Gupteswar Cave

Gupteswar Cave is a cave shrine dedicated to Shiva.[1] It is a pilgrim site situated about 55 km (34 mi) away Jeypore, Koraput District in the state of Odisha, India. It is a limestone cave, and its main attraction is the gigantic Shiva Linga which is said to be increasing in size. It is believed that the cave was discovered by Rama and re-discovered in the reign of Maharajah Veer Vikram Dev. In the holy month of Shravan, the cave is visited by devotees who walk to the shrine bare-footed with decorated bamboo palanquins called "Kanwadiya" and bathe in the maha kund before worshipping Lord Gupteshwar. There are 200 steps to reach to the Shiva linga temple. Its entrance is about 3 metres (9.8 ft) wide and 2 metres (6.6 ft) high.[2]

Gupteshwar Mahadev
Gupteshwara Shiva-lingam.jpg
Religion
AffiliationHinduism
DeityShiva
FestivalsMahashivaratri, Shravan
Location
LocationOdisha
CountryIndia
Gupteswar Cave is located in Odisha
Gupteswar Cave
Location in Odisha
Gupteswar Cave is located in India
Gupteswar Cave
Location in India
Geographic coordinates18°49′21″N 82°10′02″E / 18.822571°N 82.167325°E / 18.822571; 82.167325
Architecture
TypeCave Temple
CreatorVeer Vikram Dev
Completedmid 17th century
Specifications
Temple(s)2
Elevation698.96 m (2,293 ft)

LegendEdit

Surrounded by a dense forest of sal trees and flanked by the Kolab river, a 2 metres (6.6 ft) high lingam stands in the cave. The shrine is called "Gupteswar" which means the "God in hiding" because the lingam remained undiscoverable for a long time. One can reach it by climbing the 200 steps flanked with rows of champak trees. There are also several other caves nearby. Inside the second cave, there is a large stalactite. People worship it as the udder of God Kamadhenu (the divine cow) and wait under it with outstretched palms to collect drops of water which fall only at long intervals.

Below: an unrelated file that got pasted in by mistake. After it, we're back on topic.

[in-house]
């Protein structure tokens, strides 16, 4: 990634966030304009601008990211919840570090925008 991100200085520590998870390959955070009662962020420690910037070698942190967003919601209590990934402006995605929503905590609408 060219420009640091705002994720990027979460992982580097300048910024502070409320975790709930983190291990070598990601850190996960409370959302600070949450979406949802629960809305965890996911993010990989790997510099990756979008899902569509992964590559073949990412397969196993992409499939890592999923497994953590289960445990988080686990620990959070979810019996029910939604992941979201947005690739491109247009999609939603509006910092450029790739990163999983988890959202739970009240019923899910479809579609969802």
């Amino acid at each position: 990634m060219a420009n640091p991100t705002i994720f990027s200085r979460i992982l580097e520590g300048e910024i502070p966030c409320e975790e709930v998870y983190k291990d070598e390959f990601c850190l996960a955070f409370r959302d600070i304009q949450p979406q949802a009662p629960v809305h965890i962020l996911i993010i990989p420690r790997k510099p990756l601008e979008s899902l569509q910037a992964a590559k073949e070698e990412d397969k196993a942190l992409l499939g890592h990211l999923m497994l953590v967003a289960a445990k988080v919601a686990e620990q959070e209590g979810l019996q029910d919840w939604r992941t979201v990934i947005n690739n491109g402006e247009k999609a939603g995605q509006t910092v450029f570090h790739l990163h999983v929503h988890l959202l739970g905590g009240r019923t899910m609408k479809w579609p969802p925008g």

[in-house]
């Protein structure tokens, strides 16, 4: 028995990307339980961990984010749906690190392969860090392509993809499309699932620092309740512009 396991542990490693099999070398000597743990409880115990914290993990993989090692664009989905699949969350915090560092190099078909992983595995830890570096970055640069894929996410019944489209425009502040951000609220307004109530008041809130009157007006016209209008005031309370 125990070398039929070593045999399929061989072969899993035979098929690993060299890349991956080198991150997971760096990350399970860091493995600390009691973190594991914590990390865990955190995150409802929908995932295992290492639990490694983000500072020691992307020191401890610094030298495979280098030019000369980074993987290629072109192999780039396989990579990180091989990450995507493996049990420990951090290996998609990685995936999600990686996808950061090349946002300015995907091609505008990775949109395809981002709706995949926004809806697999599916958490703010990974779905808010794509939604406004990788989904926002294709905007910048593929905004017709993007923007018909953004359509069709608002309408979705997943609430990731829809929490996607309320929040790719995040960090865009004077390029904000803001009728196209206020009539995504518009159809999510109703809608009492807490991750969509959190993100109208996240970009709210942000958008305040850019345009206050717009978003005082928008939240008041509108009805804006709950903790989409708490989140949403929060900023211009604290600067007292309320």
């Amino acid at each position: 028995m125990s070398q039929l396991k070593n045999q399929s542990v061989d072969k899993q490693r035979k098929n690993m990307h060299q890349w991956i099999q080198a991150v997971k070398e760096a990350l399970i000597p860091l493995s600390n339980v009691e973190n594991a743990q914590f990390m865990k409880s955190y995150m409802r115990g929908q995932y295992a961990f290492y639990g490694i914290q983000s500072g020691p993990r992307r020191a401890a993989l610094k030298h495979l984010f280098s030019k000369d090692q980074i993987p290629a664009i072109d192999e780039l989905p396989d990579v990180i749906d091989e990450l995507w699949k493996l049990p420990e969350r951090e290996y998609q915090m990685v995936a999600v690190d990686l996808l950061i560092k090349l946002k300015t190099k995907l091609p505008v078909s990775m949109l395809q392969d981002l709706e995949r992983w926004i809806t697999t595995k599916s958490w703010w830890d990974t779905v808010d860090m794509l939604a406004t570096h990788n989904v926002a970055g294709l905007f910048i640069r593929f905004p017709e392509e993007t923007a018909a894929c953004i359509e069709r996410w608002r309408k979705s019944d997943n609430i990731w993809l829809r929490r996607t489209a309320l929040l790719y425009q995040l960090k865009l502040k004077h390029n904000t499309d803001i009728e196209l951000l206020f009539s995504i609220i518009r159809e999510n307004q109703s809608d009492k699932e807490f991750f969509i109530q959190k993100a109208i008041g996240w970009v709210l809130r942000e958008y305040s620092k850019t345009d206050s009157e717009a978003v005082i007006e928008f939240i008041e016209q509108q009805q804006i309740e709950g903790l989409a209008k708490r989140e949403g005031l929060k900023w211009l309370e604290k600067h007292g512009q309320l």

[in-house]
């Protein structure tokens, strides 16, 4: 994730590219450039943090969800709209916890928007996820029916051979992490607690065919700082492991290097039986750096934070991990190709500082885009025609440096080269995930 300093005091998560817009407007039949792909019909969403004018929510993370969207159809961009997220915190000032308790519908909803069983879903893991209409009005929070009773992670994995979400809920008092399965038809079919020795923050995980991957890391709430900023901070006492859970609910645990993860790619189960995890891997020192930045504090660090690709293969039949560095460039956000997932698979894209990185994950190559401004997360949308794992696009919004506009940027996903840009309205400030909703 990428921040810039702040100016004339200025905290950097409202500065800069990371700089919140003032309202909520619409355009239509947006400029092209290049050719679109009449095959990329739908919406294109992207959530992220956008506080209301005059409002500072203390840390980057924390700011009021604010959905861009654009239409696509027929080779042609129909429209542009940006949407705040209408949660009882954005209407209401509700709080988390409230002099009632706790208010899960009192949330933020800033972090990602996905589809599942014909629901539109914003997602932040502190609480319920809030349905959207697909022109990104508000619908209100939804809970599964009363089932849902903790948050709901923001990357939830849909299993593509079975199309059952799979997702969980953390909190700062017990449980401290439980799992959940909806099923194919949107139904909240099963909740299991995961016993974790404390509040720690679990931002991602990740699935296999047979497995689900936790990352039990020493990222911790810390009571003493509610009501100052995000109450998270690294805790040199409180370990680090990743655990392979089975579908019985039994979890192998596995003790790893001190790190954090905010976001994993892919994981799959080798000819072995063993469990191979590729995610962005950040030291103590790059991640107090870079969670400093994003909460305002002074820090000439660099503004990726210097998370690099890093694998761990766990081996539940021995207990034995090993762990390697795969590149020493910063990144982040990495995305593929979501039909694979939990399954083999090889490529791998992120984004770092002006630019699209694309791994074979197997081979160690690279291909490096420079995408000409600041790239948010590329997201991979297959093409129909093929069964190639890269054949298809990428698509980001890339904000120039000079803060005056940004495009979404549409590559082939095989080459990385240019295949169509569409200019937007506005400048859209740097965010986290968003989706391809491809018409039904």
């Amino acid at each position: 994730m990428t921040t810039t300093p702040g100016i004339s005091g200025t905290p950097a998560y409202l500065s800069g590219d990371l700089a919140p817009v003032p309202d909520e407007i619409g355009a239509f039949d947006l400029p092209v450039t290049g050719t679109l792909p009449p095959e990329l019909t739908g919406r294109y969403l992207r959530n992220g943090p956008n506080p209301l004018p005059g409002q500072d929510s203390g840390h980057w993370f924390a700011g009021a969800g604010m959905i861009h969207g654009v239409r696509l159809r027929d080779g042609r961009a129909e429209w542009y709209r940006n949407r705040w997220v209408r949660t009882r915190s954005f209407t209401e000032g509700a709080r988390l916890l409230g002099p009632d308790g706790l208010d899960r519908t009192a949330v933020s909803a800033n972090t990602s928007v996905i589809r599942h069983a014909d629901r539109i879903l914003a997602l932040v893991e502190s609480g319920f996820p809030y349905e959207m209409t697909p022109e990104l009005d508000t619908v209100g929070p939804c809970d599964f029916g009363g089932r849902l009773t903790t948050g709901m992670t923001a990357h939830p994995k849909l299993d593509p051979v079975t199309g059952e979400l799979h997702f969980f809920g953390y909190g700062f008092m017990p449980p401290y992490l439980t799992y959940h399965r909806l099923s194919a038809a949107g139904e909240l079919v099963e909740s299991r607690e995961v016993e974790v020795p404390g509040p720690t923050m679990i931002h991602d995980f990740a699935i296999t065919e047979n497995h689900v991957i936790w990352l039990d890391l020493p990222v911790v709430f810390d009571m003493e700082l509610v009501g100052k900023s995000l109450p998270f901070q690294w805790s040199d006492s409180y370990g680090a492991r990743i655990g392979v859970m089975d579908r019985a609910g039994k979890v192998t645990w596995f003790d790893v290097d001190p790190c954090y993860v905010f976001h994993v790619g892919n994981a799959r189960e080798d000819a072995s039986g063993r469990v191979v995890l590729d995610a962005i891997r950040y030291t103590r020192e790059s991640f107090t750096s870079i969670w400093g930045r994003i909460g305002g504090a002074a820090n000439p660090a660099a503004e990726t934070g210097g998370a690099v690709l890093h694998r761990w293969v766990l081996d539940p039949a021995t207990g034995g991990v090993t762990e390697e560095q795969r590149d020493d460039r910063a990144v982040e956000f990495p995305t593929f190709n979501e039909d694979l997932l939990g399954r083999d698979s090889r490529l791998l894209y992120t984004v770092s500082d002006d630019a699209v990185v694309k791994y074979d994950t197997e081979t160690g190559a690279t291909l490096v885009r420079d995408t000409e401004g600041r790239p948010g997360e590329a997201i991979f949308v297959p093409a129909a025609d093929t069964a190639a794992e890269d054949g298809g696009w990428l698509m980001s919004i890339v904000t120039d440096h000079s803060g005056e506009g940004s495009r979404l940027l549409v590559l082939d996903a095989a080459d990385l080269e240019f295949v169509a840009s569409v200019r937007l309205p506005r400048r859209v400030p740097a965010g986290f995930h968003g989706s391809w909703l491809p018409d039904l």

Popularly known as "Gupta Kedar" in the vicinity, this sacred place is associated with the Hindu god, Lord Shri Rama. The nearby hill has been named "Ramagiri". According to tradition, the lingam was first discovered by Lord Rama when he was roaming in the Dandakaranya forest with wife Sita and brother Lakshman, and named the deity in the cave as "Gupteshwar". The poet Kalidas too, described the scenic beauty of Ramgiri forest where the cave temple is referred to in his famous Meghadutam.

However, as the time passed, the temple was again lost in obscurity but in the 17th century, the Shiva lingam was discovered by a hunter who then informed about it to Maharajah Veer Vikram Dev, who was the king of that region and recently shifted his capital from Nandapur to the newly formed, Jeypore. King Veer Vikram paid a visit to the cave and was mesmerized by the grandiosity of the majestic lingam and the magnificent natural surroundings. He appointed priests in the cave temple and started a tradition of making a foot journey to the cave of Lord Gupteswar during the holy month of Shraavana which is performed by the people of the erstwhile kingdom to this day. Since then the lingam has been worshipped by the tribes and locals of Koraput region. In Shivaratri (a Hindu festival) Gupteswar Temple draws over 200,000 devotees from Odisha, Andhra Pradesh and Chhattisgarh. People suffering from incurable diseases come here to worship the god and remain here for months in the hope of getting cured.

 
Sabari river bank, Gupteswara

ReferencesEdit

  1. ^ "Gupteswar". orissadiary.com. Retrieved 2015-11-19.
  2. ^ "Incredible India | Gupteshwar". www.incredibleindia.org. Retrieved 2020-07-05.

External linksEdit

Coordinates: 18°49′21″N 82°10′02″E / 18.822571°N 82.167325°E / 18.822571; 82.167325